mindreading skills. Secondly, for most of us, chess requires intense thought and effort,
whilst children’s social exchange is carried out with consummate ease and intuition. This
latter point is all the more remarkable since, unlike chess players, children can adapt or
break the rules; they can change identities—pawns suddenly become knights or kings—
and they can even switch sides (Leakey & Lewin, 1992). By the time children enter
primary school, most are able to instantly, automatically interpret other people’s
behaviour in terms of what they may be thinking, planning or wanting.
Humphrey (1984, p. 21) has argued that the level of intelligence required for social
interaction of this sort is unparalleled in any other sphere of living [2]. Remarkably, from
infancy, we are able to master these skills effortlessly and efŽ ciently.

Theories of Theories of Mind

Academic interest in the skills of mindreading has risen greatly during the last decade.
Under various names (see Table 1), it has become a focus for research in many areas of
166 R. Bailey

TABLE 1. Terms used in associatio n with the capacity to infer thoughts , beliefs and desires in others, with
earliest and indicativ e reference s

Term References

MINDREADING Humphrey (1984), Baron-Cohen (1995)

MENTALISING Morton (1989)
THEORY OF MIND Premack and Woodruff (1978), Leslie (1991)
SOCIAL CHESS Humphrey (1984), Leakey and Lewin (1992)

study, including non-human primates [e.g. Premack and Woodruff (1978), who intro-
duced the phrase ‘theory of mind’, and Povinelli (1996)], cognitive pathologies (Leslie,
1991; Baron-Cohen, 1995), neurology (Frith & Frith, 2000; Klin et al., 2000) and child
development (Astington, 1996; Wellman, 1990). As yet, however, educators have been
slow to embrace work in this Ž eld, but, as I will attempt to show in this paper,
mindreading is a central factor in a child’s ability to interact with others and with the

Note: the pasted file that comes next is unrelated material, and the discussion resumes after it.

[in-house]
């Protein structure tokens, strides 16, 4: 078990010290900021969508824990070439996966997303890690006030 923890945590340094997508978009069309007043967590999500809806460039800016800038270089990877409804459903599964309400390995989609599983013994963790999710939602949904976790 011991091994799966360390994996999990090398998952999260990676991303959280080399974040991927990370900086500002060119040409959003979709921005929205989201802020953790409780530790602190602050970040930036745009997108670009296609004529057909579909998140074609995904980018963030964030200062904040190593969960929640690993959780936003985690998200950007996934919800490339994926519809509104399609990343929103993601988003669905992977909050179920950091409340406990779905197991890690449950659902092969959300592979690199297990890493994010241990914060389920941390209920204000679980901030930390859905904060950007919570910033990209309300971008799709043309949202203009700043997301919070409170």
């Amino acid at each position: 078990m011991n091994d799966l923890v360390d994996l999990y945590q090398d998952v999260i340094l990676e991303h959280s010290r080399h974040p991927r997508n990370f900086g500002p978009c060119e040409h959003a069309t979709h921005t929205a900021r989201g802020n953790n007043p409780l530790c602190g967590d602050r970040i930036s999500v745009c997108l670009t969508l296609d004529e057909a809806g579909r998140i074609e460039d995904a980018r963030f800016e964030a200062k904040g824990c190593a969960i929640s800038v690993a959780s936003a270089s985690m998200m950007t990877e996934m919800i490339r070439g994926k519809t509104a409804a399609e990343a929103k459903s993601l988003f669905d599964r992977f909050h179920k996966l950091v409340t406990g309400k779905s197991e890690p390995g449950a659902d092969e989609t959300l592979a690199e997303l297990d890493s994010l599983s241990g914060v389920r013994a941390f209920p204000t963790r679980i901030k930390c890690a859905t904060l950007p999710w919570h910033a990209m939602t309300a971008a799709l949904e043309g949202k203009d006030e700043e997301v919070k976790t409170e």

An important reason for mindreading’s status in recent research has been a growing
recognition within the cognitive and associated sciences of its central role in human
cognition (Hobson, 2002; Brothers, 1997). Indeed, the ability to ‘mentalise’ (Morton,
1989) may be as important a characteristic of being human as is the use of language or
complex material objects (Mithen, 2000). This centrality of its role leads, in turn, to
another issue that has dominated much work on human cognition, namely the ‘learnabil-
ity’ problem, summarized by Baron-Cohen and Sweetenham (1996, p. 158) this way:
‘How on earth can young children master such abstract concepts as beliefs (and false
beliefs) with such ease, and at roughly the same time the world over?’ After all, mental
states are invisible, and have highly complex logical properties. As such, acquiring
concepts of mental states would be baf ingly difŽ cult.
The learnability problem inherent in mindreading skills re ects the similar debate in
linguistics, sparked by Chomsky’s (1965) theory of innate mechanisms dedicated to
syntactic development. Debate in this area is complex. Nevertheless, I think it is fair to
say that the relative importance of genetic or experiential factors continues to be
contested [cf. Pinker (1994) and Sampson (1997) for opposing views]. However, the key
phrase, here, is ‘relative’. On the one hand, it is difŽ cult to imagine how even the most
fundamentalist members of the innate camp could deny some sort of role for experience
with regard to language acquisition (a child brought up in England generally comes to
speak English; a child whose parents use a sign language will be expected to learn that
form). On the other hand, as Pinker (1994) argues, children with speciŽ c language
impairment of genetic origin might offer evidence not only that such mechanisms exist,
but can be selectively damaged. Likewise, proposals of an innate basis (in one form or
another) for mindreading skills [Ž rst suggested by Leslie (1991)] gain considerable
support from evidence that children with autism have selective impairments in the
acquisition of mental state concepts and mindreading (Baron-Cohen, 1995). It is further
supported, I believe, by the discovery of signiŽ cant cross-cultural similarities in
mindreading (Vinden & Astington, 2000).